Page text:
I used to think that science education would make people more rational and scientific. Now, in the fullness of age and experience, I can see that all it has done is to offer new arenas for people to apply the same magical thinking, self-serving illogic, and rhetorical fallacies that used to drive the ancient Greek philosophers to despair over the human race, too.
I wish I had a certified check for $10,000 for every New York Times story I've read in the past year involving medicine and health, food and agriculture, or psychology that quoted someone committing a post hoc ergo propter hoc fallacy.
Stories about "organic" and "sustainable" agriculture, which always reach a crescendo in this pre-Thanksgiving season, seem to particularly attract unrebutted magical utterances of this nature (such as one the other day featuring yet another bearded guru spouting prodigious volumes of pseudo-scientific claptrap about the wonders of neem oil, herbs, and proprietary concoctions of dung to produce "organic" apples that will make you live forever, experience multiple orgasms, eradicate economic injustice, and save the planet. I exaggerate only slightly.)
Years ago I once remarked to a real scientist how surprising it was how unscientific physicians could be. He was not surprised in the least, observing that "doctors aren't scientists." There was a nice reminder of this the other day in the new study showing that 98 percent of men who are diagnosed with prostate cancer by the widely-used PSA test would have lived just as long, and with a considerably better quality of life, had they never had the diagnosis at all. This is because the overwhelming majority of prostate cancers are slow-growing and the men who have them drop dead of something else first.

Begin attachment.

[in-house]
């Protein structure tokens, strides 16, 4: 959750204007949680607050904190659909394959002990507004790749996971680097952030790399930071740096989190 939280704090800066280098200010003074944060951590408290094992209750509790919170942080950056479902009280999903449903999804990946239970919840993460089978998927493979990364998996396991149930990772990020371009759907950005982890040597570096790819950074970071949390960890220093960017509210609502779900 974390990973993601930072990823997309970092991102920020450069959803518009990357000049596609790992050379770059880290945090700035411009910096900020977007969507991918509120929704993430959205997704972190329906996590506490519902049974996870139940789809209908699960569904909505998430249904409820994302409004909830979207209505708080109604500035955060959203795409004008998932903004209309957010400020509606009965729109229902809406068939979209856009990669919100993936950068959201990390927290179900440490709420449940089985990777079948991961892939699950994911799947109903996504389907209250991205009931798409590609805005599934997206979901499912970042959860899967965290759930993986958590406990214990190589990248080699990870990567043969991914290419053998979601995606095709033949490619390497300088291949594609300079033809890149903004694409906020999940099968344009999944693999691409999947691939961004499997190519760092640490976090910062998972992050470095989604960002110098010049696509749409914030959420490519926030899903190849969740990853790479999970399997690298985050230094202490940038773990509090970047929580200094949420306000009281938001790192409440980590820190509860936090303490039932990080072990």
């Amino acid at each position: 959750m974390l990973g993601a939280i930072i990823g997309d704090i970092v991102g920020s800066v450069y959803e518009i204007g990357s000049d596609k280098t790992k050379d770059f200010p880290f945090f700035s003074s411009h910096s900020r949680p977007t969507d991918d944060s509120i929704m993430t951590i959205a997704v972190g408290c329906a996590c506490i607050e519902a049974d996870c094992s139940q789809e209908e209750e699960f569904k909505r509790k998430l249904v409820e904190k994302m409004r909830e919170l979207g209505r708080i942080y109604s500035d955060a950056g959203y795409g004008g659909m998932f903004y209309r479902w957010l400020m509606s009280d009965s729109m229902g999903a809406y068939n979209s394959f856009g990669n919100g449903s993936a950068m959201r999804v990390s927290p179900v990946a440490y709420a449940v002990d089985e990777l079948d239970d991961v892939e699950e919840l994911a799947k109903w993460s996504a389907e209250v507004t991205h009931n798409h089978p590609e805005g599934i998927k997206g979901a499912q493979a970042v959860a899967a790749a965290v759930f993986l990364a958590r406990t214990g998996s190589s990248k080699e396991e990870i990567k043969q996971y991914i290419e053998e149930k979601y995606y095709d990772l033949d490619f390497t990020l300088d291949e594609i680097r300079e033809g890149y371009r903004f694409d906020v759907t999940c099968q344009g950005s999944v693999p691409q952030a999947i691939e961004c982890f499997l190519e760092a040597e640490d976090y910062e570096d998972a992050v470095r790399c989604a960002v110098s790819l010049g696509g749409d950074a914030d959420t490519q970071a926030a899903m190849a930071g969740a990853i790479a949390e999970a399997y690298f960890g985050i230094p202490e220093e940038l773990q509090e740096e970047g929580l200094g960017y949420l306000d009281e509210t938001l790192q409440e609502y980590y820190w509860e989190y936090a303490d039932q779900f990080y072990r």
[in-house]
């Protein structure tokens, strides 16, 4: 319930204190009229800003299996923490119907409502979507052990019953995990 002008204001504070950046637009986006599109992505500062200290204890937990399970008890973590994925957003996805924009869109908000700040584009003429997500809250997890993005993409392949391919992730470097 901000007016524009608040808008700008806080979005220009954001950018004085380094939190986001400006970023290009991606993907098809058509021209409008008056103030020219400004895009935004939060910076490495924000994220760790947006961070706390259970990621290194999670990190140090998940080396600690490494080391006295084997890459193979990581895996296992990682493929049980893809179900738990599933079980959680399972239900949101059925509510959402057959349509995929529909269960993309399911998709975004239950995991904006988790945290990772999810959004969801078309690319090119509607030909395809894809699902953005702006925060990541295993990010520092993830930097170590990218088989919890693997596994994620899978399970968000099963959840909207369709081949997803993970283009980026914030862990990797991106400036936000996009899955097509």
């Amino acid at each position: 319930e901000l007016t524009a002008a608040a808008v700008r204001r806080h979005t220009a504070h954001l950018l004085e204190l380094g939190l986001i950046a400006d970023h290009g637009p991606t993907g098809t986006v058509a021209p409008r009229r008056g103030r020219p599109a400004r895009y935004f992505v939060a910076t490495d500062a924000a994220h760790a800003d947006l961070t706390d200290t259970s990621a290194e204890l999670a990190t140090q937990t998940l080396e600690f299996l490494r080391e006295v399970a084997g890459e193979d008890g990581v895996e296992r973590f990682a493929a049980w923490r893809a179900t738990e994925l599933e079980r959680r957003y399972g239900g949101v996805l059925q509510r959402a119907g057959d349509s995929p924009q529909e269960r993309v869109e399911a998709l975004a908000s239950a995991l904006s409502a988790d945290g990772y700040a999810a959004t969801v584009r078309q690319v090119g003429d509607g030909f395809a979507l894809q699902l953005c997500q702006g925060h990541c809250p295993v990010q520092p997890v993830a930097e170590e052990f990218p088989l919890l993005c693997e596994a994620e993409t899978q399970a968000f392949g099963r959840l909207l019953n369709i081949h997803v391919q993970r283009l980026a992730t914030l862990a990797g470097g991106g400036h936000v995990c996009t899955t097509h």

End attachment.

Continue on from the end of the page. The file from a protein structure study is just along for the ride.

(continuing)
The reaction of patient advocacy groups and urologists was I suppose utterly predictable: they simply could not process this evidence. Men who had been diagnosed with prostate cancer and had it treated were convinced that the treatment had "saved their lives." They just could not accept the idea that there was a considerable chance that all they had been through — having multiple physicians stick various pieces of equipment up their asses and plunge needles into their prostates; long courses of radiation treatment or invasive surgery; multiple side effects — had been unnecessary. The urologists for their part went completely nuts, deeply resenting the implication that 98 percent of the surgeries they had performed were a waste.
In fact, it's even dubious that they had saved any lives at all, because the 2 percent of patients with aggressive cancers whose lives were probably saved by having their prostates removed were offset by an almost equivalent number who died during or immediately after surgery. And of the other 96 percent or so who would have lived just as long in blissful ignorance of their slow-growing cancers, a third suffered incontinence or impotence as a result of their unnecessary treatment.
A similar phenomenon was on display in the FDA's decision to withdraw approval of Avastin for breast cancer treatment, based on the simple fact that scientific evidence shows it doesn't work. Again, patients who (a) had been treated with Avastin and (b) were subsequently alive were absolutely convinced that (b) was the direct consequence of (a). Even more depressingly familiar was their insistence that they knew because they were the ones it had happened to, a species of logic that is behind such other dreary human phenomena as superstition, religion, health food stores, magnetic devices to boost your car's gas mileage, and sure-fire systems for picking stocks.